Beauty may be in the eye of the beholder, but everyone knows “cute” when they see it. You can’t miss it in eastern quolls, adorable little spotted marsupials that are native to Australia.
In March 2018, 20 quolls were transplanted from Tasmania to the mainland of Australia, where they went extinct 50 years ago.
Meet the Aussie natives that are as bold as they are beguiling.
With ears like a lemur, a mouse face, a cat-like body and white polka dots on their thick fur, quolls certainly have a signature look. (See “Endangered Eastern Quoll Babies Seen For The First Time In Decades.”)
Their charms aren’t very visible in the wild, though. Quolls are nocturnal, mostly snoozing the day away in their dens and foraging at night.
And they aren’t picky eaters. Quolls will eat insects or carrion, and will hunt rats, rabbits, birds, and lizards—even animals larger than themselves.
“I watched a quoll lead a devil on a merry dance around a carcass—the devil would chase it away—only to beat the devil back to the food to steal a few bites each time,” he says.
And why not? It’s fun to mess with your cousins, and quolls are related to Tasmanian devils. Both are carnivorous marsupials in the family Dasyuridae.
Quolls are also more distantly related to the extinct thylacine, or Tasmanian tiger, says Nicholas Dexter, senior project officer at Booderee National Park in New South Wales, where quolls were recently reintroduced. (Related: Has This Aussie Trio Finally Found the Tasmanian Tiger?)
Northern quolls are also endangered, having fallen prey to their prey. Quoll populations fell by 95 percent after 1935 when toxic cane toads were introduced to Australia. Some quolls, however, are averse to munching on the toads, and a recent study has found this is likely a heritable trait. Quolls with two parents showing “toad-smart” behavior were far less likely to try a non-lethal toad leg than other quolls were. Even hybrids, with just one toad-savvy parent, showed the same behavior.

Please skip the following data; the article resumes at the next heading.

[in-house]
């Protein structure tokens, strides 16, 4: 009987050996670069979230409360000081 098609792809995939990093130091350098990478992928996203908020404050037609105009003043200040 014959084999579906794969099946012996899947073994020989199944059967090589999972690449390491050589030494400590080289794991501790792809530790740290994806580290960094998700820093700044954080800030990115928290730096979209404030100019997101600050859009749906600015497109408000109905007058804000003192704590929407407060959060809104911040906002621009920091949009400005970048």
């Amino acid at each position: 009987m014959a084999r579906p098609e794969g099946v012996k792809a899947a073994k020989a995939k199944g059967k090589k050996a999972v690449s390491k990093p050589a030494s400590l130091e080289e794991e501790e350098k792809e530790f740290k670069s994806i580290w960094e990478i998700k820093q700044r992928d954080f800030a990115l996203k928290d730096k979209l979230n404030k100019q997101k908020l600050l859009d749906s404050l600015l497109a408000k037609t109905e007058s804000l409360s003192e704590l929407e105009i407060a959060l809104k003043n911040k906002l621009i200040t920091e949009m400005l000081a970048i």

Researchers also released a mix of pure-bred northern quolls and hybrids on toad-filled Indian Island, and after a year some of the quoll offspring still thrived among the toads despite some population decline, suggesting the gene may have been passed down.
Quoll of the Wild
With all their skills, how did eastern quolls go extinct on Australia’s mainland? They were outfoxed.
Introduced from Britain in the early 19th century, foxes “spread throughout the southern half of the continent, excluding Tasmania,” Dexter says. Many mammals were driven to extinction in the wild, including species of bettongs, bridle nailtail wallabies, and the eastern quolls.
Tasmania “has acted as a Noah’s Ark for some of these species, such as the eastern quoll,” he says.
The 20 eastern quolls reintroduced to Booderee in March didn’t have an easy time, either. Only four have survived, with six being killed predators, including foxes, and four hit by cars.
Some mortalities were expected, Anthony says, but changes will likely be made in the existing program. Devil’s Cradle has already expanded the wild space for its pre-release quolls.
The hope is that future generations of quolls born at Booderee will be more fearful of dangers such as people, traffic, and domestic dogs, Dexter says.
And the next generation is already here. This month, three of the reintroduced female quolls gave birth to five joeys each.
Eastern quolls can have up to 20 offspring at a time, each “the size of a grain of rice,” Anthony says. Quoll moms have only six nipples, though, so life gets competitive right away, even during the eight weeks that babies stay in mom’s pouch.
Does everyone instantly fall in love with the quolls?
“Yes,” Dexter says, “especially when they stand on their hind feet and look at you like meerkats in spotty pajamas.”
It’s hard to argue with that.